We deny that the pursuit of sexual pleasure is a justification for the development or use of AI, and we condemn the objectification of humans that results from employing AI for sexual purposes. AI should not intrude upon or substitute for the biblical expression of sexuality between a husband and wife according to God’s design for human marriage.

Genesis 1:26-29; 2:18-25; Matthew 5:27-30; 1 Thess 4:3-4

Article 5: Bias

We affirm that, as a tool created by humans, AI will be inherently subject to bias and that these biases must be accounted for, minimized, or removed through continual human oversight and discretion. AI should be designed and used in such ways that treat all human beings as having equal worth and dignity. AI should be utilized as a tool to identify and eliminate bias inherent in human decision-making.

We deny that AI should be designed or used in ways that violate the fundamental principle of human dignity for all people. Neither should AI be used in ways that reinforce or further any ideology or agenda, seeking to subjugate human autonomy under the power of the state.

Micah 6:8; John 13:34; Galatians 3:28-29; 5:13-14; Philippians 2:3-4; Romans 12:10

Article 4: Medicine

We affirm that AI-related advances in medical technologies are expressions of God’s common grace through and for people created in His image and that these advances will increase our capacity to provide enhanced medical diagnostics and therapeutic interventions as we seek to care for all people. These advances should be guided by basic principles of medical ethics, including beneficence, non-maleficence, autonomy, and justice, which are all consistent with the biblical principle of loving our neighbor.

We deny that death and disease—effects of the Fall—can ultimately be eradicated apart from Jesus Christ. Utilitarian applications regarding healthcare distribution should not override the dignity of human life. Fur- 3 thermore, we reject the materialist and consequentialist worldview that understands medical applications of AI as a means of improving, changing, or completing human beings.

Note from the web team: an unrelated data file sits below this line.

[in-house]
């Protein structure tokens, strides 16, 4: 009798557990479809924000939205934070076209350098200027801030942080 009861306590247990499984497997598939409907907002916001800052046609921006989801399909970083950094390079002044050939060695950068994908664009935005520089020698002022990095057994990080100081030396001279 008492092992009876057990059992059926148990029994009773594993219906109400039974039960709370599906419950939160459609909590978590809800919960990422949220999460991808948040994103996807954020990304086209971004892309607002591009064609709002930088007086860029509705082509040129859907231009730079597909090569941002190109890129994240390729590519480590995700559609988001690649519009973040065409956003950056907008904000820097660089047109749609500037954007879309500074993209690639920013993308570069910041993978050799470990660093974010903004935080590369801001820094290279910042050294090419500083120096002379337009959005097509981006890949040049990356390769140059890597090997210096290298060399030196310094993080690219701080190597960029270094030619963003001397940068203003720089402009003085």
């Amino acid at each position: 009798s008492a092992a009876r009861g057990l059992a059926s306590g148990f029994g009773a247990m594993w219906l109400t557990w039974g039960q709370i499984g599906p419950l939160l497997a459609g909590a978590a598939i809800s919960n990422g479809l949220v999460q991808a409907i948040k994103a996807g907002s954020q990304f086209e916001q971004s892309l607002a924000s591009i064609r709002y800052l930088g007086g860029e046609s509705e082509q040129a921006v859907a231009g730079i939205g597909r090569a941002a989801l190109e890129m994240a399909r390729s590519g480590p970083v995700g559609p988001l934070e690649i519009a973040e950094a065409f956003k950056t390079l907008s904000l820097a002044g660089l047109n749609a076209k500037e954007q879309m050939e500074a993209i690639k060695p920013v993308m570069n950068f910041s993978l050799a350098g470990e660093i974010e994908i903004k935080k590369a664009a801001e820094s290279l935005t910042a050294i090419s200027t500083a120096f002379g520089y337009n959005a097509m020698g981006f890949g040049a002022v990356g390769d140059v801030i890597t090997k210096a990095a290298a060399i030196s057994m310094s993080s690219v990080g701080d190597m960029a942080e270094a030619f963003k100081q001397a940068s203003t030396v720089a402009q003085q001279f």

Matthew 5:45; John 11:25-26; 1 Corinthians 15:55-57; Galatians 6:2; Philippians 2:4

Article 3: Relationship of AI & Humanity

We affirm the use of AI to inform and aid human reasoning and moral decision-making because it is a tool that excels at processing data and making determinations, which often mimics or exceeds human ability. While AI excels in data-based computation, technology is incapable of possessing the capacity for moral agency or responsibility.

We deny that humans can or should cede our moral accountability or responsibilities to any form of AI that will ever be created. Only humanity will be judged by God on the basis of our actions and that of the tools we create. While technology can be created with a moral use in view, it is not a moral agent. Humans alone bear the responsibility for moral decision making.

Romans 2:6-8; Galatians 5:19-21; 2 Peter 1:5-8; 1 John 2:1

Article 2: AI as Technology

We affirm that the development of AI is a demonstration of the unique creative abilities of human beings. When AI is employed in accordance with God’s moral will, it is an example of man’s obedience to the divine command to steward creation and to honor Him. We believe in innovation for the glory of God, the sake of human flourishing, and the love of neighbor. While we acknowledge the reality of the Fall and its consequences on human nature and human innovation, technology can be used in society to uphold human dignity. As a part of our God-given creative nature, human beings should develop and harness technology in ways that lead to greater flourishing and the alleviation of human suffering.

We deny that the use of AI is morally neutral. It is not worthy of man’s hope, worship, or love. Since the Lord Jesus alone can atone for sin and reconcile humanity to its Creator, technology such as AI cannot fulfill humanity’s ultimate needs. We further deny the goodness and benefit of any application of AI that devalues or degrades the dignity and worth of another human being. 

Genesis 2:25; Exodus 20:3; 31:1-11; Proverbs 16:4; Matthew 22:37-40; Romans 3:23

Article 1: Image of God

We affirm that God created each human being in His image with intrinsic and equal worth, dignity, and moral agency, distinct from all creation, and that humanity’s creativity is intended to reflect God’s creative pattern.

We deny that any part of creation, including any form of technology, should ever be used to usurp or subvert the dominion and stewardship which has been entrusted solely to humanity by God; nor should technology be assigned a level of human identity, worth, dignity, or moral agency.

Genesis 1:26-28; 5:1-2; Isaiah 43:6-7; Jeremiah 1:5; John 13:34; Colossians 1:16; 3:10; Ephesians 4:24